Having an injection into your eye may sound daunting, but it is a relatively simple and quick procedure. You have local anaesthetic eye drops beforehand to numb the area. You may feel a little pain when the needle first goes in. Possible side effects from the injection include red eye, infection, inflammation inside the eye and a cataract, which is when the lens becomes misty and you can't see clearly.

Doctors are looking into giving a targeted drug such as rituximab into the eye for lymphoma.

Chemotherapy into the liver

Uveal melanoma can spread to the liver in some people. This spread is called liver secondaries or metastasis. 

Some treatments deliver chemotherapy directly into the liver. Your doctor puts a small tube (catheter) into the main artery leading to your liver. Chemotherapy is injected in to the tube, allowing a high concentration of chemotherapy to get to the secondaries in the liver.

Examples of these treatments include:

  • hepatic artery infusion
  • transarterial chemoembolisation

Where you have chemotherapy

You usually have treatment into your bloodstream at the cancer day clinic. You might sit in a chair for a few hours so it’s a good idea to take things in to do. For example, newspapers, books or electronic devices can all help to pass the time. You can usually bring a friend or family member with you.

You have some types of chemotherapy over several days. You might be able to have some drugs through a small portable pump that you take home.

For some types of chemotherapy you have to stay in a hospital ward. This could be overnight or for a couple of days.

Some hospitals may give certain chemotherapy treatments to you at home. Your doctor or nurse can tell you more about this.

Before you start chemotherapy

You need to have blood tests to make sure it’s safe to start treatment. You have these either a few days before or on the day you start treatment. You have blood tests before each round or cycle of treatment.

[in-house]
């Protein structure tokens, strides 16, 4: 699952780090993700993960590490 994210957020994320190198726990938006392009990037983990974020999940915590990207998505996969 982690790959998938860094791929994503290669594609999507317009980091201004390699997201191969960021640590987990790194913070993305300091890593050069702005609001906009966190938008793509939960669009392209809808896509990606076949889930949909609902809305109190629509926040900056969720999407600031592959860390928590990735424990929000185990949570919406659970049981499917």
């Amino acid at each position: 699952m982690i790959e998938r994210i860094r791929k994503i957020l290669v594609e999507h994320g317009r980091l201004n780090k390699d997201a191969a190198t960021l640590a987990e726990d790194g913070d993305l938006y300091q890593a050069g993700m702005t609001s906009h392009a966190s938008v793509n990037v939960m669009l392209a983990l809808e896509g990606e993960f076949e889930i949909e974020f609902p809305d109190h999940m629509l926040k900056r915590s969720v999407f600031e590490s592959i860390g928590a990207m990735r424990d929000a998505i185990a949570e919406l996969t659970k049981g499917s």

Side effects

Common chemotherapy side effects include:

  • feeling sick
  • loss of appetite
  • losing weight
  • feeling very tired
  • a lower resistance to infections
  • bleeding and bruising easily
  • diarrhoea or constipation
  • hair loss
Contact your doctor or nurse immediately if you have signs of infection. These include a temperature above 37.5C or below 36C, or generally feeling unwell. Infections can make you very unwell very quickly.

Side effects depend on:

  • which drugs you have
  • how much of each drug you have
  • how you react

Tell your treatment team about any side effects that you have.

When you go home

Chemotherapy for eye cancer can be difficult to cope with. Tell your doctor or nurse about any problems or side effects that you have. The nurse will give you telephone numbers to call if you have any problems at home.

Last reviewed: 
15 Oct 2021
Next review due: 
15 Oct 2024
  • Uveal Melanoma Guidelines
    Melanoma Focus, January 2015

  • Guidelines on the diagnosis and management of primary CNS and intra-ocular Lymphoma (PCNSL)

    British Neuro-Oncology Society, June 2011

  • Topical mitomycin chemotherapy for malignant conjunctival and corneal neoplasia

    P Finger

    British Journal of Ophthalmology, 2006. Vol 90, Issue 7, Pages 807-809

  • Conjunctival melanoma and melanocytic intra-epithelial neoplasia

    N Kenawy and others

    Eye (London), 2013. Vol 27, Issue 2, Pages 142-152

  • Ocular surface squamous neoplasia: analysis of 78 cases from a UK ocular oncology centre

    A Maudgil and others

    British Journal of Ophthalmology, 2013. Vol 97, Issue 12, Pages 1520-1524

  • Textbook of Uncommon Cancer (5th Edition)

    D Raghavan and others

    Wiley-Blackwell, 2017

Related links